Popular websites knocked down by IoT-enabled DDoS attack

Video cams, DVRs used to disrupt Twitter, Spotify, Netflix, Amazon, Tumblr, Reddit, PayPal

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An army of infected gadgets—such as nanny cameras—overwhelmed a critical Internet service provider on Friday, Oct. 21, knocking many large Internet companies offline. The firm at the middle of the attack, New Hampshire-based Dyn, reported repelling three waves of attacks over about a 12-hour period.

In a conference call with reporters Friday, the firm said an army of infected Internet of Things devices flooded its services with traffic. As a result, traffic was coming to the firm from “tens of millions of IP addresses at the same time,” the firm said.

The result was that Internet users for most of Friday could not consistently access to Twitter, Spotify, Netflix, Amazon, Tumblr, Reddit, PayPal and other popular sites.

Related video: As Internet of Things expands, so do security exposures

Computer security firm Flashpoint reported that Dyn was the victim of an attack orchestrated by criminals using malicious software called Mirai. It searches the Internet looking for gadgets that are protected only by default passwords or simple passwords, infects them, and then assembles them into a botnet that can be used for attacks like this.

The source code for Mirai was made public earlier this month. And last week, Threatpost reported that the number of Mirai-infected devices had, predictably, soared since the release.

“The number of compromised CCTV cameras, DVRs, home-networking equipment overrun by Mirai has more than doubled from 213,000 to 493,000,” it said.

All those compromised “smart” locks and refrigerators could be used to attack a computer server by overwhelming it with requests, which is apparently what happened to Dyn. The firm described the attack as sophisticated and well planned.

What they actually did was move “around the world with each attack,” said Dyn Chief Strategy Officer Kyle York, as reported by CNBC Friday.

Dyn offers managed Domain Name Service hosting, which allows companies to geographically disperse their critical DNS services. DNS is the Internet’s addressing system, connecting cryptic IP addresses to common names like BobSullivan.net. DNS can be a bottleneck, so some larger websites outsource DNS services to firms like Dyn.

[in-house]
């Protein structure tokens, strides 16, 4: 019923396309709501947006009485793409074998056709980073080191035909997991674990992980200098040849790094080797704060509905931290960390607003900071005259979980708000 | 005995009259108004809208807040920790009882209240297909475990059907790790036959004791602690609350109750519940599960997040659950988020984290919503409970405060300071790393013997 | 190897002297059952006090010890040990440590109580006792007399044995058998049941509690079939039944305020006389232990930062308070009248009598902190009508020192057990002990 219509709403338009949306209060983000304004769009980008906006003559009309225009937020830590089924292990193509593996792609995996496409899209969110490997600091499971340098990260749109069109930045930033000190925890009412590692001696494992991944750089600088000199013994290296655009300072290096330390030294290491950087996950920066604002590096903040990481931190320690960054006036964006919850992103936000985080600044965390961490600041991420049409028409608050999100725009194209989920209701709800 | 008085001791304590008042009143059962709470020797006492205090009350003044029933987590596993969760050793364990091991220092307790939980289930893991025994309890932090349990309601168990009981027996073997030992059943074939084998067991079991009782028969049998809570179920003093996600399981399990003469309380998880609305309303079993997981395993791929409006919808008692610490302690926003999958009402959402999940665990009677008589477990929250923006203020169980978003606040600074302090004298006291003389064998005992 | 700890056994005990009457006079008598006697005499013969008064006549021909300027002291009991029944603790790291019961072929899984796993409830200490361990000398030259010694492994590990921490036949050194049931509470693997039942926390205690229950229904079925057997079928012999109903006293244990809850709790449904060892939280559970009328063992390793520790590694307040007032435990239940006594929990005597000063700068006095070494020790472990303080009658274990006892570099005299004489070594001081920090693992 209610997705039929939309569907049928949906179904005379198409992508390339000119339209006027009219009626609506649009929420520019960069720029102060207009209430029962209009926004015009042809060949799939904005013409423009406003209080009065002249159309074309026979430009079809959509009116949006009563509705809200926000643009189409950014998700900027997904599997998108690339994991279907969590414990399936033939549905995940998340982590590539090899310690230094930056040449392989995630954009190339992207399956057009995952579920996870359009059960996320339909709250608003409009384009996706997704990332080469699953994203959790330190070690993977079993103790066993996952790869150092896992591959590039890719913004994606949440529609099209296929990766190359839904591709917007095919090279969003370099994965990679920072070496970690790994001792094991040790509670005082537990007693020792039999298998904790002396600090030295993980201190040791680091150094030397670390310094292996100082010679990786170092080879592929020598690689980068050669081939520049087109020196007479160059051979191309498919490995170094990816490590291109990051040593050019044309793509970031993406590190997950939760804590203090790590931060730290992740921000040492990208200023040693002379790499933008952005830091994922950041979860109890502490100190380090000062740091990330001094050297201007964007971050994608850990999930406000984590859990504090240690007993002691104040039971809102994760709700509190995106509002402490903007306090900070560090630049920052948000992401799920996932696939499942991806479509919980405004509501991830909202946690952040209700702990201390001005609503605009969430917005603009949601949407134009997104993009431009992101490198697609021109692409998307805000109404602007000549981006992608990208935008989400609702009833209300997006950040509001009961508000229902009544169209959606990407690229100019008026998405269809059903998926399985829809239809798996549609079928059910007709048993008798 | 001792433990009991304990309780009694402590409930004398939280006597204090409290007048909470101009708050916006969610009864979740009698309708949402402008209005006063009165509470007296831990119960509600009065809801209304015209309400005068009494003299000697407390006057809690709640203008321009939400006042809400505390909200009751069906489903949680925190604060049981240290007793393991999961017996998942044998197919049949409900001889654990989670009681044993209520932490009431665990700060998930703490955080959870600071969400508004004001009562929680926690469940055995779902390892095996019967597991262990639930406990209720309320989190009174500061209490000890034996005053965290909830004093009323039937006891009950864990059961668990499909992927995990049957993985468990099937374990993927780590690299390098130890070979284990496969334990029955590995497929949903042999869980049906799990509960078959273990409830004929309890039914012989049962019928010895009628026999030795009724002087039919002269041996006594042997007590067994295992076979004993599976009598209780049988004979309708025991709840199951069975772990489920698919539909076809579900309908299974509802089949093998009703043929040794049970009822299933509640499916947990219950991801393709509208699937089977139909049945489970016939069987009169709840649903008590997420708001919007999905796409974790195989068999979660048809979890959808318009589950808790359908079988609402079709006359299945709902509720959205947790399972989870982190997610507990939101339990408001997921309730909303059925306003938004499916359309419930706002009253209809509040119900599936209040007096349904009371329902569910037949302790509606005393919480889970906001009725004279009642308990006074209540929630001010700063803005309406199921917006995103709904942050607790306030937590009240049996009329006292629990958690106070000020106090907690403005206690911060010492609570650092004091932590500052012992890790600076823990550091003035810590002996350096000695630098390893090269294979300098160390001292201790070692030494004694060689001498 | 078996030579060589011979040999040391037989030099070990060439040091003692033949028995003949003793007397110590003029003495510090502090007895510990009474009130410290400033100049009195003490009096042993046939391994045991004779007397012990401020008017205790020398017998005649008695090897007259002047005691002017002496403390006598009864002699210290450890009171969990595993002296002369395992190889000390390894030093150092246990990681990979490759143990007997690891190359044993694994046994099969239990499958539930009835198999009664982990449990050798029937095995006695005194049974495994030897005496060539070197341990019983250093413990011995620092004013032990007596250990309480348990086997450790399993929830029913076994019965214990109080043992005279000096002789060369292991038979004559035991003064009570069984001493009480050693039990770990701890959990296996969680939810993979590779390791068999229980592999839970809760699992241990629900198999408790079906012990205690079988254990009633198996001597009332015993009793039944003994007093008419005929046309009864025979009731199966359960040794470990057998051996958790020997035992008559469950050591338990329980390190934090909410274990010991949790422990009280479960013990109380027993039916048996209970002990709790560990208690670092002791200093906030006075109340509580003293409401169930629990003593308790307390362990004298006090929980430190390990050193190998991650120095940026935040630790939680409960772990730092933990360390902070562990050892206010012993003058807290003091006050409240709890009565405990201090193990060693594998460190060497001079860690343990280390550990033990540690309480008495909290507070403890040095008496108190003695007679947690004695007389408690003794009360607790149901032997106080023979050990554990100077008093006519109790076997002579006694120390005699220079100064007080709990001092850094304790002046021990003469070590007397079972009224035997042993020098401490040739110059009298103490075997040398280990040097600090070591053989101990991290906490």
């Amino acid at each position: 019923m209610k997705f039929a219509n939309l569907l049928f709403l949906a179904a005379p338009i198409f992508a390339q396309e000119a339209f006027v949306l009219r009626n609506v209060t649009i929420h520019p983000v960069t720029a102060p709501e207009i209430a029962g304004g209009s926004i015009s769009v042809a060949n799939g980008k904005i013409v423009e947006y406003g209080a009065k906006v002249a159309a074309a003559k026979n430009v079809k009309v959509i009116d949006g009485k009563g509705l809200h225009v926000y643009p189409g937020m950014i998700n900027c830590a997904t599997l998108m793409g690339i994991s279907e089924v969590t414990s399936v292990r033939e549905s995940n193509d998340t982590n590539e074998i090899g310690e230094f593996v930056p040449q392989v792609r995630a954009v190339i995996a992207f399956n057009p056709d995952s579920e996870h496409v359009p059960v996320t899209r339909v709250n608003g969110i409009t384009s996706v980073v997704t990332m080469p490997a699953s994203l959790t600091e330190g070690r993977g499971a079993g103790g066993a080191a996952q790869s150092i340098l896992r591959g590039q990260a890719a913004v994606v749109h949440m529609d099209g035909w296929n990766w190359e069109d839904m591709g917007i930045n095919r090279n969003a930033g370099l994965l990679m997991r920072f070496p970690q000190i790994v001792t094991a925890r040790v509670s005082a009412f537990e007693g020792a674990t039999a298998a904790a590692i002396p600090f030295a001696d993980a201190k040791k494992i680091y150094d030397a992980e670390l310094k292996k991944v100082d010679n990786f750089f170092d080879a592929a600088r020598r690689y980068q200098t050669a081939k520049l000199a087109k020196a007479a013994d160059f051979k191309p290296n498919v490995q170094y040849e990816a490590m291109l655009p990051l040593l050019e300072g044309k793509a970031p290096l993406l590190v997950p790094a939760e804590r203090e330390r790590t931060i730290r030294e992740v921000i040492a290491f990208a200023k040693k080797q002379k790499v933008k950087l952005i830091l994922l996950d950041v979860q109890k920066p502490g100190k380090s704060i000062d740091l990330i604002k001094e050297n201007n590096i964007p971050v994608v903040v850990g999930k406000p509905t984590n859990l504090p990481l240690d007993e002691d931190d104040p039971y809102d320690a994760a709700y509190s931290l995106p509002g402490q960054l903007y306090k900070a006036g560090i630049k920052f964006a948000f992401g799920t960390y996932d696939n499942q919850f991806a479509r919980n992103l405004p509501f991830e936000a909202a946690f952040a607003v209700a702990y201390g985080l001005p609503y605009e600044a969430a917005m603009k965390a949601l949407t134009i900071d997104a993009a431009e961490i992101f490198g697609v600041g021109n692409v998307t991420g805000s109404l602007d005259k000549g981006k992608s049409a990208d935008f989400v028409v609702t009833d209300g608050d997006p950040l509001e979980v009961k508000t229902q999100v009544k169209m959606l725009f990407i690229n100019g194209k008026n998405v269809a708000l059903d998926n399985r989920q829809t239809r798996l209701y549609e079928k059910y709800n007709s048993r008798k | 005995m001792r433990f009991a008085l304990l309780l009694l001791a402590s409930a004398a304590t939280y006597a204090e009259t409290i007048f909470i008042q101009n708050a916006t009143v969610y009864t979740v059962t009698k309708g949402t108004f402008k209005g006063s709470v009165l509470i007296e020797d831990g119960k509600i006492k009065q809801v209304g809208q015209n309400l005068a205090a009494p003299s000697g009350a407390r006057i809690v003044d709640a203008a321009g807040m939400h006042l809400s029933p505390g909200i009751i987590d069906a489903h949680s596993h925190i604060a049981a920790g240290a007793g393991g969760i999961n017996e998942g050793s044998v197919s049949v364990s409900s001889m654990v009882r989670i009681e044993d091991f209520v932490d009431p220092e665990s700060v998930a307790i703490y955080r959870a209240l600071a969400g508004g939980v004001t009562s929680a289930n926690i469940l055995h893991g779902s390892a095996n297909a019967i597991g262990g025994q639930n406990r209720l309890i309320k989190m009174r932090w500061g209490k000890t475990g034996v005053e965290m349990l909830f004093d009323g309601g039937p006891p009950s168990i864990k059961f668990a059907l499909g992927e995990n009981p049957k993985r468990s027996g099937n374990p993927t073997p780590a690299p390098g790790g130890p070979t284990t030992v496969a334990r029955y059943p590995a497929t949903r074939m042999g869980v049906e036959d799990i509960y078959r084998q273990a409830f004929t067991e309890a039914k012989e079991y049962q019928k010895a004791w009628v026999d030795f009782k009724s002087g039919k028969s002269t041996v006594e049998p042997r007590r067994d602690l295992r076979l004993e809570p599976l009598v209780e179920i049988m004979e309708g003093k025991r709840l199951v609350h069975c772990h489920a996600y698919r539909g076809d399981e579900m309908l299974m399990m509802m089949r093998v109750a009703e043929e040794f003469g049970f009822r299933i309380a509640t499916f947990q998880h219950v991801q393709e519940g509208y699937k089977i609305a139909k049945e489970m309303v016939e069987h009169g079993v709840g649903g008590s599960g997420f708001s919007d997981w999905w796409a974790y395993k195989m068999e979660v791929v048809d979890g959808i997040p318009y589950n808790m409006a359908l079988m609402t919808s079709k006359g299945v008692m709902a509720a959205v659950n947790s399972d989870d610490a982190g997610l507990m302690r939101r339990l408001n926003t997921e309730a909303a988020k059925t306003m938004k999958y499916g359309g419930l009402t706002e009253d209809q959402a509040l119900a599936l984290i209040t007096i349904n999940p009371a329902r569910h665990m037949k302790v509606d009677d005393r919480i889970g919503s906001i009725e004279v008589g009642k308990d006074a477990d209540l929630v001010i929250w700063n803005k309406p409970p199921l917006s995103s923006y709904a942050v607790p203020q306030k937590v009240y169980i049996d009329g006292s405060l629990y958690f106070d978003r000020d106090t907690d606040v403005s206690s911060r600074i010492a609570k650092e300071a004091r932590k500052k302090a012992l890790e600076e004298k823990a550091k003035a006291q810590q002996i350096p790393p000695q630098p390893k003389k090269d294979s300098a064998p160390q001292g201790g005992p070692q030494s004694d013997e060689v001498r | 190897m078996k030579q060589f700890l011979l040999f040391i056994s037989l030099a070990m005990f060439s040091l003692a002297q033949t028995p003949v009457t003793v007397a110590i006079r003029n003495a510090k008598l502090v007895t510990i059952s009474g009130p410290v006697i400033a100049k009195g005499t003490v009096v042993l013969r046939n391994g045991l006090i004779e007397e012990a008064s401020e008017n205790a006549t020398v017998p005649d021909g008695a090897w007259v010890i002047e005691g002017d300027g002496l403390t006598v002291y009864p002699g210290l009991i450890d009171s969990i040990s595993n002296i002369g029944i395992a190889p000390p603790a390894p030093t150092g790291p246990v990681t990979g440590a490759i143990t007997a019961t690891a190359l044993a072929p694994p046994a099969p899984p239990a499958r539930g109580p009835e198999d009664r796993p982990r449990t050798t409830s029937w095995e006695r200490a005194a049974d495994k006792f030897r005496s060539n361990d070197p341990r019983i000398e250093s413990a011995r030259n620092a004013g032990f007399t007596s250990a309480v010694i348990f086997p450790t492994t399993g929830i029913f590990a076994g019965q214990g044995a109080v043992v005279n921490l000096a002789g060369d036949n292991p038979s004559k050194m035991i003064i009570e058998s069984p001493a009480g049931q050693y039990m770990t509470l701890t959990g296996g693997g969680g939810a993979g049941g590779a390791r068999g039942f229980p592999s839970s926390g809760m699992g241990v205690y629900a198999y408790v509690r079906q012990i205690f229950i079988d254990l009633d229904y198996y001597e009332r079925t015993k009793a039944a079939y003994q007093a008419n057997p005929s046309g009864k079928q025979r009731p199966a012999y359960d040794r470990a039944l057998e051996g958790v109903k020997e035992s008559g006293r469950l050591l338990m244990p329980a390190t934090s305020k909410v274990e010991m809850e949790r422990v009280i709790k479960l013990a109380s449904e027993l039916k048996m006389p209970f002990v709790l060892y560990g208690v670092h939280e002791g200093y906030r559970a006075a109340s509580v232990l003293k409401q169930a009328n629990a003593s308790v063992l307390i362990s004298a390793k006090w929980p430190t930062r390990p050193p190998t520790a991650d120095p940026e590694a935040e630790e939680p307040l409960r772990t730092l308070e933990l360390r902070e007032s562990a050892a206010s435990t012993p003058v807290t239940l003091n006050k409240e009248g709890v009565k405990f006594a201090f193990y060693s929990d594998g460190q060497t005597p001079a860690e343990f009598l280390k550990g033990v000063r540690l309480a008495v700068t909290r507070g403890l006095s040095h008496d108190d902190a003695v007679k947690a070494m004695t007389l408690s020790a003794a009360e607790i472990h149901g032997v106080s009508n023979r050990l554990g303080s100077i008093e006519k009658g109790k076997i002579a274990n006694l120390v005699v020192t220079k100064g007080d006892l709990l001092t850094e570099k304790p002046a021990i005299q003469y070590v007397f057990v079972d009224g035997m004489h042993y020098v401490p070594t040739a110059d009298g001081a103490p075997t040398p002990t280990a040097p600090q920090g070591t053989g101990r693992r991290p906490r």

The attack occurred as a tense election season is drawing to a close and rhetoric about potential hacking incidents impacting the presidential campaign continues to escalate. There was no evidence to connect this attack to the election, but jittery voters drew the inference anyway.

Reading Dyn’s normally dry network status page provides a melodramatic look at how Friday’s events unfolded.

The day began with:

“Starting at 11:10 UTC on October 21st-Friday 2016 we began monitoring and mitigating a DDoS attack against our Dyn Managed DNS infrastructure. Some customers may experience increased DNS query latency and delayed zone propagation during this time.”

Then, “This attack is mainly impacting US East and is impacting Managed DNS customers in this region.”

Two hours later, “Services have been restored to normal.”

But not so fast.

“As of 15:52 UTC, We have begun monitoring and mitigating a DDoS attack against our Dyn Managed DNS infrastructure.”

Still, by 3 p.m. East Coast time, the firm hadn’t wrestled the attack to the ground.

“Our engineers are still investigating and mitigating the attacks on our infrastructure.”

Stories related to cloud security and the Internet of Things:
Worm burrows into, infects wireless ISPs, Internet of Things
Data security even more critical as Internet of Things multiplies, morphs

Ripples from Internet of Things create sea change for security, liability

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Posted in Data Breach, Featured Story